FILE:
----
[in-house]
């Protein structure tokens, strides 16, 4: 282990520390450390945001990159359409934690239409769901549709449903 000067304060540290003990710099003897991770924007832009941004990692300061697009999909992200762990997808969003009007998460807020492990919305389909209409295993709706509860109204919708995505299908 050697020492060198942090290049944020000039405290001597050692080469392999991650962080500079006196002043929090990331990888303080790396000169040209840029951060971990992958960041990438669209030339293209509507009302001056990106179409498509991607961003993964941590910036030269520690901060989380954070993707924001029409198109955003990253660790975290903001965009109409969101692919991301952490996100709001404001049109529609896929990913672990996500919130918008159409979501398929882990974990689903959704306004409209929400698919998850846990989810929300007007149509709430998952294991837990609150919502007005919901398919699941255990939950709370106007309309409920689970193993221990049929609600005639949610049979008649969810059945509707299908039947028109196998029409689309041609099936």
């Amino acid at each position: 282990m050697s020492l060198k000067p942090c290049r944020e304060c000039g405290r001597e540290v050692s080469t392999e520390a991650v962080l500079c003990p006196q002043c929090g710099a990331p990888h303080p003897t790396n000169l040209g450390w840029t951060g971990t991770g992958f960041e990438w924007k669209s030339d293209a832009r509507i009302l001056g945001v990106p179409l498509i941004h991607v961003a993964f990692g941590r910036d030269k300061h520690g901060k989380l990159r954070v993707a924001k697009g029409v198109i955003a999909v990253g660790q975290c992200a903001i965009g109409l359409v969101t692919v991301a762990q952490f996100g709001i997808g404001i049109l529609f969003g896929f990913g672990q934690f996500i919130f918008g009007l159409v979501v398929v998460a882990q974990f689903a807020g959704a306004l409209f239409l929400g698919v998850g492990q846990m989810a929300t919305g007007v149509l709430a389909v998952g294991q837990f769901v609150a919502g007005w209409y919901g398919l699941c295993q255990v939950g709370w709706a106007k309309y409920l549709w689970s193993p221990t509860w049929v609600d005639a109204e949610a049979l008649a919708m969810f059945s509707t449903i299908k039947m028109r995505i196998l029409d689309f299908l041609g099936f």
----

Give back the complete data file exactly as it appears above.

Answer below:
[in-house]
């Protein structure tokens, strides 16, 4: 282990520390450390945001990159359409934690239409769901549709449903 000067304060540290003990710099003897991770924007832009941004990692300061697009999909992200762990997808969003009007998460807020492990919305389909209409295993709706509860109204919708995505299908 050697020492060198942090290049944020000039405290001597050692080469392999991650962080500079006196002043929090990331990888303080790396000169040209840029951060971990992958960041990438669209030339293209509507009302001056990106179409498509991607961003993964941590910036030269520690901060989380954070993707924001029409198109955003990253660790975290903001965009109409969101692919991301952490996100709001404001049109529609896929990913672990996500919130918008159409979501398929882990974990689903959704306004409209929400698919998850846990989810929300007007149509709430998952294991837990609150919502007005919901398919699941255990939950709370106007309309409920689970193993221990049929609600005639949610049979008649969810059945509707299908039947028109196998029409689309041609099936």
């Amino acid at each position: 282990m050697s020492l060198k000067p942090c290049r944020e304060c000039g405290r001597e540290v050692s080469t392999e520390a991650v962080l500079c003990p006196q002043c929090g710099a990331p990888h303080p003897t790396n000169l040209g450390w840029t951060g971990t991770g992958f960041e990438w924007k669209s030339d293209a832009r509507i009302l001056g945001v990106p179409l498509i941004h991607v961003a993964f990692g941590r910036d030269k300061h520690g901060k989380l990159r954070v993707a924001k697009g029409v198109i955003a999909v990253g660790q975290c992200a903001i965009g109409l359409v969101t692919v991301a762990q952490f996100g709001i997808g404001i049109l529609f969003g896929f990913g672990q934690f996500i919130f918008g009007l159409v979501v398929v998460a882990q974990f689903a807020g959704a306004l409209f239409l929400g698919v998850g492990q846990m989810a929300t919305g007007v149509l709430a389909v998952g294991q837990f769901v609150a919502g007005w209409y919901g398919l699941c295993q255990v939950g709370w709706a106007k309309y409920l549709w689970s193993p221990t509860w049929v609600d005639a109204e949610a049979l008649a919708m969810f059945s509707t449903i299908k039947m028109r995505i196998l029409d689309f299908l041609g099936f």